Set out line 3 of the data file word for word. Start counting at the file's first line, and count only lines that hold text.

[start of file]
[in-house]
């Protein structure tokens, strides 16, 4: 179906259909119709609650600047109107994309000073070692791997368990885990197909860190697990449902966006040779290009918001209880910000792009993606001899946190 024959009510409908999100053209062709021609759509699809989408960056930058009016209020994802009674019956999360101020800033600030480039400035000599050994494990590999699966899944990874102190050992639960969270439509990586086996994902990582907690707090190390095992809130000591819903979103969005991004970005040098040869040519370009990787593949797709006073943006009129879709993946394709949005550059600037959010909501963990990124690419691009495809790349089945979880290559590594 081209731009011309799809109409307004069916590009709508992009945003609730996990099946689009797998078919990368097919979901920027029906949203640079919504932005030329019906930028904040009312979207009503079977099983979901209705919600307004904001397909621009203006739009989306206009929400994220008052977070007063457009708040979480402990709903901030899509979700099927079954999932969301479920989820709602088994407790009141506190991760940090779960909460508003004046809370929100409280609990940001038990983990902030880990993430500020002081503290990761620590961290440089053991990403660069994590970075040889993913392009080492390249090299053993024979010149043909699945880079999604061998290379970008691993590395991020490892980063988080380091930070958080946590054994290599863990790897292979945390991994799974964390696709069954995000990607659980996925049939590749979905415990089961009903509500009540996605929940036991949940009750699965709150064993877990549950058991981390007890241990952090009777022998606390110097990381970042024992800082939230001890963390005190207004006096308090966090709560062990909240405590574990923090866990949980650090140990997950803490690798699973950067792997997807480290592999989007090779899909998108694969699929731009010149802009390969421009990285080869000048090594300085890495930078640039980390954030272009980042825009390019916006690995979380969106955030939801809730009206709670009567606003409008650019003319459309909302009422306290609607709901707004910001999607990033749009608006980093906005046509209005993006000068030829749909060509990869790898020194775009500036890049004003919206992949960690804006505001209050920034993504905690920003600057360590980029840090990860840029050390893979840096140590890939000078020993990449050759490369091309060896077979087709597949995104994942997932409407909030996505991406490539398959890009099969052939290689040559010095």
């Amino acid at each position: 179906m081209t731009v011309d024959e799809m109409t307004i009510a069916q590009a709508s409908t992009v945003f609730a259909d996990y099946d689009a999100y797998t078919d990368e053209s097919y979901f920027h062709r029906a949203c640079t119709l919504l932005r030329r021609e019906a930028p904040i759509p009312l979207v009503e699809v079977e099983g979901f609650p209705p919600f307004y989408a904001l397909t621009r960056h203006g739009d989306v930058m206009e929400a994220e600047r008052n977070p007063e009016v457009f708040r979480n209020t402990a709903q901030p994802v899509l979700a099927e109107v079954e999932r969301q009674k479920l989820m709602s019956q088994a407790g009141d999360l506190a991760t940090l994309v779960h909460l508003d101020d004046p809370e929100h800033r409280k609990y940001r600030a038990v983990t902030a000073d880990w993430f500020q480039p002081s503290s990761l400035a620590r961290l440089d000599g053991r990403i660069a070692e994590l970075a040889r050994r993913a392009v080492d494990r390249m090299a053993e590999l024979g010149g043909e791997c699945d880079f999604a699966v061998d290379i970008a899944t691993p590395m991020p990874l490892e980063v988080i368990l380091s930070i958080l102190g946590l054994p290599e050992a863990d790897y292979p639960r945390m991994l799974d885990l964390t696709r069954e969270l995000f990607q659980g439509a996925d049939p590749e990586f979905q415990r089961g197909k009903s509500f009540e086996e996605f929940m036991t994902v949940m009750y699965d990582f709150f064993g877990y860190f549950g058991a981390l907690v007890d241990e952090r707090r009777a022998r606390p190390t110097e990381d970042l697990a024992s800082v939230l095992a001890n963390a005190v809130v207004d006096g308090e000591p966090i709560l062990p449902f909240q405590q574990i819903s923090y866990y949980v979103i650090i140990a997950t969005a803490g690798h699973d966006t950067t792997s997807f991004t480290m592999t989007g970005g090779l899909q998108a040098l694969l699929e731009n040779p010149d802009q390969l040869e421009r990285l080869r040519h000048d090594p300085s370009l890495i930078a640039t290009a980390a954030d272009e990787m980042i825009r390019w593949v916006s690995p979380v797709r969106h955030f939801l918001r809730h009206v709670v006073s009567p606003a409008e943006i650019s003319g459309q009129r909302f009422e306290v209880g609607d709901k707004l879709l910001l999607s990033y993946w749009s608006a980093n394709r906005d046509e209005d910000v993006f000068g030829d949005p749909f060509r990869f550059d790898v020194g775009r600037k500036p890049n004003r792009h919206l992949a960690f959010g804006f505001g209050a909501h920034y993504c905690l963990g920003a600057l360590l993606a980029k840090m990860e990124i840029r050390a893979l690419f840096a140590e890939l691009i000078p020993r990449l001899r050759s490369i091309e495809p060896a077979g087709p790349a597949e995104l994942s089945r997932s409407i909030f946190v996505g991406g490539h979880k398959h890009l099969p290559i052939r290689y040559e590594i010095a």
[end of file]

């Amino acid at each position: 179906m081209t731009v011309d024959e799809m109409t307004i009510a069916q590009a709508s409908t992009v945003f609730a259909d996990y099946d689009a999100y797998t078919d990368e053209s097919y979901f920027h062709r029906a949203c640079t119709l919504l932005r030329r021609e019906a930028p904040i759509p009312l979207v009503e699809v079977e099983g979901f609650p209705p919600f307004y989408a904001l397909t621009r960056h203006g739009d989306v930058m206009e929400a994220e600047r008052n977070p007063e009016v457009f708040r979480n209020t402990a709903q901030p994802v899509l979700a099927e109107v079954e999932r969301q009674k479920l989820m709602s019956q088994a407790g009141d999360l506190a991760t940090l994309v779960h909460l508003d101020d004046p809370e929100h800033r409280k609990y940001r600030a038990v983990t902030a000073d880990w993430f500020q480039p002081s503290s990761l400035a620590r961290l440089d000599g053991r990403i660069a070692e994590l970075a040889r050994r993913a392009v080492d494990r390249m090299a053993e590999l024979g010149g043909e791997c699945d880079f999604a699966v061998d290379i970008a899944t691993p590395m991020p990874l490892e980063v988080i368990l380091s930070i958080l102190g946590l054994p290599e050992a863990d790897y292979p639960r945390m991994l799974d885990l964390t696709r069954e969270l995000f990607q659980g439509a996925d049939p590749e990586f979905q415990r089961g197909k009903s509500f009540e086996e996605f929940m036991t994902v949940m009750y699965d990582f709150f064993g877990y860190f549950g058991a981390l907690v007890d241990e952090r707090r009777a022998r606390p190390t110097e990381d970042l697990a024992s800082v939230l095992a001890n963390a005190v809130v207004d006096g308090e000591p966090i709560l062990p449902f909240q405590q574990i819903s923090y866990y949980v979103i650090i140990a997950t969005a803490g690798h699973d966006t950067t792997s997807f991004t480290m592999t989007g970005g090779l899909q998108a040098l694969l699929e731009n040779p010149d802009q390969l040869e421009r990285l080869r040519h000048d090594p300085s370009l890495i930078a640039t290009a980390a954030d272009e990787m980042i825009r390019w593949v916006s690995p979380v797709r969106h955030f939801l918001r809730h009206v709670v006073s009567p606003a409008e943006i650019s003319g459309q009129r909302f009422e306290v209880g609607d709901k707004l879709l910001l999607s990033y993946w749009s608006a980093n394709r906005d046509e209005d910000v993006f000068g030829d949005p749909f060509r990869f550059d790898v020194g775009r600037k500036p890049n004003r792009h919206l992949a960690f959010g804006f505001g209050a909501h920034y993504c905690l963990g920003a600057l360590l993606a980029k840090m990860e990124i840029r050390a893979l690419f840096a140590e890939l691009i000078p020993r990449l001899r050759s490369i091309e495809p060896a077979g087709p790349a597949e995104l994942s089945r997932s409407i909030f946190v996505g991406g490539h979880k398959h890009l099969p290559i052939r290689y040559e590594i010095a």